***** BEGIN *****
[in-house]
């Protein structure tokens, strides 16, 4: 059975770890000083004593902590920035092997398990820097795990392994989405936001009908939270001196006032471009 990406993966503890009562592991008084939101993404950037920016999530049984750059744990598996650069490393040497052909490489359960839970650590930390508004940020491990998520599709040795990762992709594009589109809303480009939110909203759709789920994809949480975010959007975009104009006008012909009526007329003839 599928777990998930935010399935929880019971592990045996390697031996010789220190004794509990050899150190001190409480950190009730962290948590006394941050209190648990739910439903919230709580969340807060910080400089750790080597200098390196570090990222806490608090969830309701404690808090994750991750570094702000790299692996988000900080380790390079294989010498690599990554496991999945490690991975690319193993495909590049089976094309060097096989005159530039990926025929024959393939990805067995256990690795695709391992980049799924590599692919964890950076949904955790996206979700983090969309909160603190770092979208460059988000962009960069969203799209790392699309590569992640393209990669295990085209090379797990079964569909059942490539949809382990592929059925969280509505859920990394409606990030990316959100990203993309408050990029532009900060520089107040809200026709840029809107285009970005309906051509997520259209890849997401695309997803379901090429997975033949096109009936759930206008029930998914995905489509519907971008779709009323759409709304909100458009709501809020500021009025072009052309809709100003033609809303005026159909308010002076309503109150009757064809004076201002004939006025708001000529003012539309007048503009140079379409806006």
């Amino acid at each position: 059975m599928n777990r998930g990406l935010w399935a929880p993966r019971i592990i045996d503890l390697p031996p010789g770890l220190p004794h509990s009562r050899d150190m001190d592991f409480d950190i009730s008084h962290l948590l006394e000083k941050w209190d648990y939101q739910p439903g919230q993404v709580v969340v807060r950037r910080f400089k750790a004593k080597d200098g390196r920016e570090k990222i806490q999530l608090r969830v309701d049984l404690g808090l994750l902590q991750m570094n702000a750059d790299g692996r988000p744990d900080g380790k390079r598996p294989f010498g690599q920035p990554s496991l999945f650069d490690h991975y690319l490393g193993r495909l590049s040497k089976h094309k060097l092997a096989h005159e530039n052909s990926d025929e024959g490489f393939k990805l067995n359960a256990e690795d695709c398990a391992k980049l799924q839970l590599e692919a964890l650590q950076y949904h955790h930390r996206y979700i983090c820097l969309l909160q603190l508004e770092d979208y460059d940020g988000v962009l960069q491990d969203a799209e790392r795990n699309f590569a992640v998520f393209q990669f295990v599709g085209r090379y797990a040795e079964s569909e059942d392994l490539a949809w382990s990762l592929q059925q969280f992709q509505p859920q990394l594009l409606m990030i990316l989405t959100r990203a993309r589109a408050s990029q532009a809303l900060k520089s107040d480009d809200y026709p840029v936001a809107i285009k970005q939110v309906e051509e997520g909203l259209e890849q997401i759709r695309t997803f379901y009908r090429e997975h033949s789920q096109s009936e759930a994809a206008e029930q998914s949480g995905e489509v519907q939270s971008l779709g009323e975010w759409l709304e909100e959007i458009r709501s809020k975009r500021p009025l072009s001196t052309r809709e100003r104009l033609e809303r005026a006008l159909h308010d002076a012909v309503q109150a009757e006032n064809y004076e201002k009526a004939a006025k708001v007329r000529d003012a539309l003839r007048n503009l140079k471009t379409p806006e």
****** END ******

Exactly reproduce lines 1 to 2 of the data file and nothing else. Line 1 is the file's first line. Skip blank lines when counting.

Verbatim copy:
[in-house]
């Protein structure tokens, strides 16, 4: 059975770890000083004593902590920035092997398990820097795990392994989405936001009908939270001196006032471009 990406993966503890009562592991008084939101993404950037920016999530049984750059744990598996650069490393040497052909490489359960839970650590930390508004940020491990998520599709040795990762992709594009589109809303480009939110909203759709789920994809949480975010959007975009104009006008012909009526007329003839 599928777990998930935010399935929880019971592990045996390697031996010789220190004794509990050899150190001190409480950190009730962290948590006394941050209190648990739910439903919230709580969340807060910080400089750790080597200098390196570090990222806490608090969830309701404690808090994750991750570094702000790299692996988000900080380790390079294989010498690599990554496991999945490690991975690319193993495909590049089976094309060097096989005159530039990926025929024959393939990805067995256990690795695709391992980049799924590599692919964890950076949904955790996206979700983090969309909160603190770092979208460059988000962009960069969203799209790392699309590569992640393209990669295990085209090379797990079964569909059942490539949809382990592929059925969280509505859920990394409606990030990316959100990203993309408050990029532009900060520089107040809200026709840029809107285009970005309906051509997520259209890849997401695309997803379901090429997975033949096109009936759930206008029930998914995905489509519907971008779709009323759409709304909100458009709501809020500021009025072009052309809709100003033609809303005026159909308010002076309503109150009757064809004076201002004939006025708001000529003012539309007048503009140079379409806006």